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Application of a model for delivering occupational safety and health to smaller businesses: case studies from the US.

Authors
Cunningham-T; Sinclair-R
Source
Saf Sci 2015 Jan; 71(Part C):213-225
NIOSHTIC No.
20045033
Abstract
Smaller firms are the majority in every industry in the US, and they endure a greater burden of occupational injuries, illnesses, and fatalities than larger firms. Smaller firms often lack the necessary resources for effective occupational safety and health activities, and many require external assistance with safety and health programming. Based on previous work by researchers in Europe and New Zealand, NIOSH researchers developed for occupational safety and health intervention in small businesses. This model was evaluated with several intermediary organizations. Four case studies which describe efforts to reach small businesses with occupational safety and health assistance include the following: trenching safety training for construction, basic compliance and hazard recognition for general industry, expanded safety and health training for restaurants, and fall prevention and respirator training for boat repair contractors. Successful efforts included participation by the initiator among the intermediaries' planning activities, alignment of small business needs with intermediary offerings, continued monitoring of intermediary activities by the initiator, and strong leadership for occupational safety and health among intermediaries. Common challenges were a lack of resources among intermediaries, lack of opportunities for in-person meetings between intermediaries and the initiator, and balancing the exchanges in the initiator-intermediary-small business relationships. The model offers some encouragement that initiator organizations can contribute to sustainable OSH assistance for small firms, but they must depend on intermediaries who have compatible interests in smaller businesses and they must work to understand the small business social system.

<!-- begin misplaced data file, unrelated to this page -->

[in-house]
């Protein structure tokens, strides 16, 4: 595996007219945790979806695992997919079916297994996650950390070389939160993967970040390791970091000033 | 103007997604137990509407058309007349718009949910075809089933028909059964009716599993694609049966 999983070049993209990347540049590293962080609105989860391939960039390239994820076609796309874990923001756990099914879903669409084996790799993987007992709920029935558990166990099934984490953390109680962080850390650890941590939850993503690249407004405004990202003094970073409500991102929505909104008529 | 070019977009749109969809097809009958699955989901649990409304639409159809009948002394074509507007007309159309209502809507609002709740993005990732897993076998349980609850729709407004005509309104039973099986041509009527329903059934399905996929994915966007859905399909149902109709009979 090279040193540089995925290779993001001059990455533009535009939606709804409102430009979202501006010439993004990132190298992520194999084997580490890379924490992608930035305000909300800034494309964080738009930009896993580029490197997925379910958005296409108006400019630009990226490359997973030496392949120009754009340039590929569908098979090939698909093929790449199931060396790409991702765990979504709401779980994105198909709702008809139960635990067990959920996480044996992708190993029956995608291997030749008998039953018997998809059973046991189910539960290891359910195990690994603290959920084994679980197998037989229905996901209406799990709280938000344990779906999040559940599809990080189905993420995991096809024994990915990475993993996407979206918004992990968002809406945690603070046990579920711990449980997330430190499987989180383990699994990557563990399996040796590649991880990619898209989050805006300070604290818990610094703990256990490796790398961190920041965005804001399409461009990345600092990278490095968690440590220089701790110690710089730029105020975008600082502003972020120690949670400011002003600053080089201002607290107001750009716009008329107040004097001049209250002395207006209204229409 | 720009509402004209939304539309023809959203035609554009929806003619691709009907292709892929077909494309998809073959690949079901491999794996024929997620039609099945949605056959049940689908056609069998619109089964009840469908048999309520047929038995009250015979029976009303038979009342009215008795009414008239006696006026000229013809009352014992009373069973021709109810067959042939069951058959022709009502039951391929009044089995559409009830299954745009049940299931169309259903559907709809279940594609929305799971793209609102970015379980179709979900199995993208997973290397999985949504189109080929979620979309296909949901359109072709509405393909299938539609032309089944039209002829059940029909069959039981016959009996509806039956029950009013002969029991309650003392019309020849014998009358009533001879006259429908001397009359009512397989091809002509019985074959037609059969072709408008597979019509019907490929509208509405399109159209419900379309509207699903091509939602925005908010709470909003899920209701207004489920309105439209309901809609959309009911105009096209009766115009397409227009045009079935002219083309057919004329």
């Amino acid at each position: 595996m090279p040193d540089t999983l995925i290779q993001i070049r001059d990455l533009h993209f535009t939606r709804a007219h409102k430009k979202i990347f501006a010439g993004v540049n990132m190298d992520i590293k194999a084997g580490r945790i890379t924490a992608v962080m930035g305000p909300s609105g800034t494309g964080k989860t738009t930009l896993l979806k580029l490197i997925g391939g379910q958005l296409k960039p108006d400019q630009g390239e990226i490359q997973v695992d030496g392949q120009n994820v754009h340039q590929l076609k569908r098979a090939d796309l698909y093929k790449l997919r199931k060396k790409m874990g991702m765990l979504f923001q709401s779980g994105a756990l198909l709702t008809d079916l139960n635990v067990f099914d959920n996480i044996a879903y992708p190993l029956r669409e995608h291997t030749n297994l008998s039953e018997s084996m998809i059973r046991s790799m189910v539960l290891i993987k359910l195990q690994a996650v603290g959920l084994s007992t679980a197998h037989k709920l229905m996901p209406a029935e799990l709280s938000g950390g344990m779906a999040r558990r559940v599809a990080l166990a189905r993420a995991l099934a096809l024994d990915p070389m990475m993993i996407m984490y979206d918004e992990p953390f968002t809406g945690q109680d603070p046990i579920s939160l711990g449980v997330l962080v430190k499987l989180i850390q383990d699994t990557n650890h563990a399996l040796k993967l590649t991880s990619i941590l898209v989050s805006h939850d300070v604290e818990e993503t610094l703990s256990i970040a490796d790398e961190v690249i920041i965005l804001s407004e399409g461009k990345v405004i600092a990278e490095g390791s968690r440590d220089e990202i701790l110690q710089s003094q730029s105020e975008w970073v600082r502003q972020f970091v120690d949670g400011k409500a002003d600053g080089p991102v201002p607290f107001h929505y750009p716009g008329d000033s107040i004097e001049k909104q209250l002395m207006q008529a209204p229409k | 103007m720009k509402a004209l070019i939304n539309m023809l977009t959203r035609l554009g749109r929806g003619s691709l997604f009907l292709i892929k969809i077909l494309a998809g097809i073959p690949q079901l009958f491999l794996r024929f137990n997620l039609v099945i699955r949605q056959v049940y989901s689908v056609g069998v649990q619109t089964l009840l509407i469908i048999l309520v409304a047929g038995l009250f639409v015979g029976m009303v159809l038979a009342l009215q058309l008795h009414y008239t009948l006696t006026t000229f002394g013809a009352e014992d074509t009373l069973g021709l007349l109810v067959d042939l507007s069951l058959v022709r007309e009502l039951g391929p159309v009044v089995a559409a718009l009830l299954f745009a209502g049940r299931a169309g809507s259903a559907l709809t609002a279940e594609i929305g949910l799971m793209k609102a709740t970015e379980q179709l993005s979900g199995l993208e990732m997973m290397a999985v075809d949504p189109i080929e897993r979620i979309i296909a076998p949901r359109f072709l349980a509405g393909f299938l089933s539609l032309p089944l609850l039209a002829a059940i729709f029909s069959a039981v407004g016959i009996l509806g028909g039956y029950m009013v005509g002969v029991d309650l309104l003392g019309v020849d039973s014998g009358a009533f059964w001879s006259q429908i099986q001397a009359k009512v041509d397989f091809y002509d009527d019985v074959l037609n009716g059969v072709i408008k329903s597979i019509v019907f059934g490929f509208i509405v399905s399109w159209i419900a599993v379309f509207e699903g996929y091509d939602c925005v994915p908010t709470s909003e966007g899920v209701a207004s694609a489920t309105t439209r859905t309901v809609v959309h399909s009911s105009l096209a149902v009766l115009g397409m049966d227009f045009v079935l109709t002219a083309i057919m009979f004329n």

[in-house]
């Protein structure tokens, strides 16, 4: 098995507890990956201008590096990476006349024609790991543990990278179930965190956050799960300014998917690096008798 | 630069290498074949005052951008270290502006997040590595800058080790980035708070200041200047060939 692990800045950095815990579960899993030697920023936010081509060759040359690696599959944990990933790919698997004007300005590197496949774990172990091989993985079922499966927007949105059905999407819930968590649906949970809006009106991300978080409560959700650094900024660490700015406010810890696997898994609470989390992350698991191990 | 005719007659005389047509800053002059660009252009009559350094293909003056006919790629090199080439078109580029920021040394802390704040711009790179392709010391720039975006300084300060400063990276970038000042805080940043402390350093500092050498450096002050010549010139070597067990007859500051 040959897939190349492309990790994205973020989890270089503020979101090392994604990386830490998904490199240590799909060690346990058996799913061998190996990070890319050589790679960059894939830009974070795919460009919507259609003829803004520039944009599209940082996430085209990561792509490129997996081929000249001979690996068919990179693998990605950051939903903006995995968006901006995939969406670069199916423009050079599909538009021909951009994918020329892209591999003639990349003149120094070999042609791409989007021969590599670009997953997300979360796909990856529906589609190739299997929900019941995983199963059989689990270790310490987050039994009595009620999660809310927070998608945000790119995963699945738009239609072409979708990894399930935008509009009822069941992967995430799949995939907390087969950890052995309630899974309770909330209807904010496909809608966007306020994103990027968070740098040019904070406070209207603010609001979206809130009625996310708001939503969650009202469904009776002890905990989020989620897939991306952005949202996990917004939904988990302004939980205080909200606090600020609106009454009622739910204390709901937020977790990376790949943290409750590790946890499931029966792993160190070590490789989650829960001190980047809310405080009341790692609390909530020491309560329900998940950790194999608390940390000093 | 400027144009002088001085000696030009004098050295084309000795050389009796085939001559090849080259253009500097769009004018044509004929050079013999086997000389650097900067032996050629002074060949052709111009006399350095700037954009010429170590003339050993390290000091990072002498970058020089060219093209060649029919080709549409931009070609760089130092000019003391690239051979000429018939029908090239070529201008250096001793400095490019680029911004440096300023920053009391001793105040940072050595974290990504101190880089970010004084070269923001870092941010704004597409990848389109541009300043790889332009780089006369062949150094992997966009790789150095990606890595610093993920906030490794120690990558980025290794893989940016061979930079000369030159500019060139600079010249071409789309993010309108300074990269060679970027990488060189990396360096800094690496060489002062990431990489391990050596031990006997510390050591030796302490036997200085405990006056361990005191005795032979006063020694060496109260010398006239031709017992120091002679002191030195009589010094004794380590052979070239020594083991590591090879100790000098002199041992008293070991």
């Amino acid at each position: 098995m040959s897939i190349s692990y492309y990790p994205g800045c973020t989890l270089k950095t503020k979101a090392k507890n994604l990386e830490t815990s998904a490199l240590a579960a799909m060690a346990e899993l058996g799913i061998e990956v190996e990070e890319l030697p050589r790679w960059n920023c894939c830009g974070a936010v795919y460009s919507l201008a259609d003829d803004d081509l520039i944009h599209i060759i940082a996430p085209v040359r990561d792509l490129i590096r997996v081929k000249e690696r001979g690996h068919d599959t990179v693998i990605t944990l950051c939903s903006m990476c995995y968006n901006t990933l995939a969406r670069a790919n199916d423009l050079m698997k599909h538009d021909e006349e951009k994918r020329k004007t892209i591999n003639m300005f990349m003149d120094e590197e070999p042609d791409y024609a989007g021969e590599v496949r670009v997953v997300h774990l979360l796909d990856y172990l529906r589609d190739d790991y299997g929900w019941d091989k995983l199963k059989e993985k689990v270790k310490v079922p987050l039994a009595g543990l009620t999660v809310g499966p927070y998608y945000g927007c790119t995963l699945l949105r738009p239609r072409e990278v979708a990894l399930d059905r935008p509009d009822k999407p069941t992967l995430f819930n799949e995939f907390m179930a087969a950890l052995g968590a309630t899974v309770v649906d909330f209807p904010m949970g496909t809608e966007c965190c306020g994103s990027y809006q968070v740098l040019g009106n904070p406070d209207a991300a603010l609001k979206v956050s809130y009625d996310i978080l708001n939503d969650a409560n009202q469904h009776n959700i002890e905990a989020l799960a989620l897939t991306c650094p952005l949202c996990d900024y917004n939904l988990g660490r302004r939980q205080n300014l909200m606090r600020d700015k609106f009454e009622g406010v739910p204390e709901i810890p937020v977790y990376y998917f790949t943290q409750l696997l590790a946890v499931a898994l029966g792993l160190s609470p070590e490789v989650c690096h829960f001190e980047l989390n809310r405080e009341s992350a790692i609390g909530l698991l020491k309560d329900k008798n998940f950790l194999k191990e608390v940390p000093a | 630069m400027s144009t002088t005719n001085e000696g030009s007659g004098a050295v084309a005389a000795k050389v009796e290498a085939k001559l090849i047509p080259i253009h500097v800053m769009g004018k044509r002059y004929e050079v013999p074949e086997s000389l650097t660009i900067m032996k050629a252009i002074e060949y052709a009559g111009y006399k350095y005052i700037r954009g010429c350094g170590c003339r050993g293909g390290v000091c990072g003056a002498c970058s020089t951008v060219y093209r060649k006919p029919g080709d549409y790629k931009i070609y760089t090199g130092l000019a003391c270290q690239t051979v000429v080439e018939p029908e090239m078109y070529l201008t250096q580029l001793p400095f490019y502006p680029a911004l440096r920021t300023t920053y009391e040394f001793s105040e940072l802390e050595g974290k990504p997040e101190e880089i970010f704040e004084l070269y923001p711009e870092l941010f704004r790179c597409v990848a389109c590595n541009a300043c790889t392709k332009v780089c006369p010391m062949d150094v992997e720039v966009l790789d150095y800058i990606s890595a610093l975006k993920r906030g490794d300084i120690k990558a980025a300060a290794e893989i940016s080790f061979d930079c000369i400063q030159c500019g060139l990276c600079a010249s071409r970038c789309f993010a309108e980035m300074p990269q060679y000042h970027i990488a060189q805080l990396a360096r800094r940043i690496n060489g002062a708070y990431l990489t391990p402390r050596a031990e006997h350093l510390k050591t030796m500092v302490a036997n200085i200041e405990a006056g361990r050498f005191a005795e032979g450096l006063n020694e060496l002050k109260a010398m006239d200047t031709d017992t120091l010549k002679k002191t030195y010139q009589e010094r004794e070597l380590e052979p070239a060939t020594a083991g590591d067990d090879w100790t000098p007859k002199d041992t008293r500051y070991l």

Keywords
Injuries; Morbidity-rates; Mortality-rates; Models; Small-businesses; Safety-measures; Safety-programs; Health-programs; Hazards; Training; Fall-protection; Respiratory-protection; Respiratory-protective-equipment; Respirators; Author Keywords: Small business; Occupational safety and health; Intervention model; Diffusion; NIOSH
Contact
Thomas R. Cunningham, National Institute for Occupational Safety and Health, 4676 Columbia Parkway MS C-10, Cincinnati, OH 45208
CODEN
SSCIEO
Publication Date
20150101
Document Type
Journal Article
Email Address
TCunningham@cdc.gov
Fiscal Year
2015
NTIS Accession No.
NTIS Price
Identifying No.
M092014
ISSN
0925-7535
NIOSH Division
EID
Source Name
Safety Science
State
OH
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